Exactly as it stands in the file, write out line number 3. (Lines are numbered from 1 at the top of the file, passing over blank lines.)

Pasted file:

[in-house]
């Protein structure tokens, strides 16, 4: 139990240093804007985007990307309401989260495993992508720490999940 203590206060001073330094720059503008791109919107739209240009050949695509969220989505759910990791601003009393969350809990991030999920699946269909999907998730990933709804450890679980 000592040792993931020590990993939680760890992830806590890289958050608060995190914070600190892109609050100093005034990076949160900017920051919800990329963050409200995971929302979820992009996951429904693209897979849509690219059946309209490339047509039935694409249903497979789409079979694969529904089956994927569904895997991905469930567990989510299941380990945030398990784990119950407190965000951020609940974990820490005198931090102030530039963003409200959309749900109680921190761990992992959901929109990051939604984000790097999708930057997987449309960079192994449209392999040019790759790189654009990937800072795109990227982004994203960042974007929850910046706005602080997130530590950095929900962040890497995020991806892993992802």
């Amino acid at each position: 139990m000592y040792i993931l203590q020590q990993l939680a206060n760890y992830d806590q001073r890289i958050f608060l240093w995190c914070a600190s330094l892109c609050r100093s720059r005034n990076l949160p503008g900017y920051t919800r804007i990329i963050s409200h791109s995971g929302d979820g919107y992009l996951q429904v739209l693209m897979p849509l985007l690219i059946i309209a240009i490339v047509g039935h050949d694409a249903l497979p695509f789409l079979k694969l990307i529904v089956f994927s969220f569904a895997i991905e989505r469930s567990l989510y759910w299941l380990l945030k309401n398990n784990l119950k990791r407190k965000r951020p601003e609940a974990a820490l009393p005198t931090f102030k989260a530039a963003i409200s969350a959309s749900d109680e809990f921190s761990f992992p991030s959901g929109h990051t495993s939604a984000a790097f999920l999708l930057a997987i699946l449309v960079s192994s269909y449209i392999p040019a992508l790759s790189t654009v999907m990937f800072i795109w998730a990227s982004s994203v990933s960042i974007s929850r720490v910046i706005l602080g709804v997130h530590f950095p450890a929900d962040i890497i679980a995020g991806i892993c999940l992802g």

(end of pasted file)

């Amino acid at each position: 139990m000592y040792i993931l203590q020590q990993l939680a206060n760890y992830d806590q001073r890289i958050f608060l240093w995190c914070a600190s330094l892109c609050r100093s720059r005034n990076l949160p503008g900017y920051t919800r804007i990329i963050s409200h791109s995971g929302d979820g919107y992009l996951q429904v739209l693209m897979p849509l985007l690219i059946i309209a240009i490339v047509g039935h050949d694409a249903l497979p695509f789409l079979k694969l990307i529904v089956f994927s969220f569904a895997i991905e989505r469930s567990l989510y759910w299941l380990l945030k309401n398990n784990l119950k990791r407190k965000r951020p601003e609940a974990a820490l009393p005198t931090f102030k989260a530039a963003i409200s969350a959309s749900d109680e809990f921190s761990f992992p991030s959901g929109h990051t495993s939604a984000a790097f999920l999708l930057a997987i699946l449309v960079s192994s269909y449209i392999p040019a992508l790759s790189t654009v999907m990937f800072i795109w998730a990227s982004s994203v990933s960042i974007s929850r720490v910046i706005l602080g709804v997130h530590f950095p450890a929900d962040i890497i679980a995020g991806i892993c999940l992802g």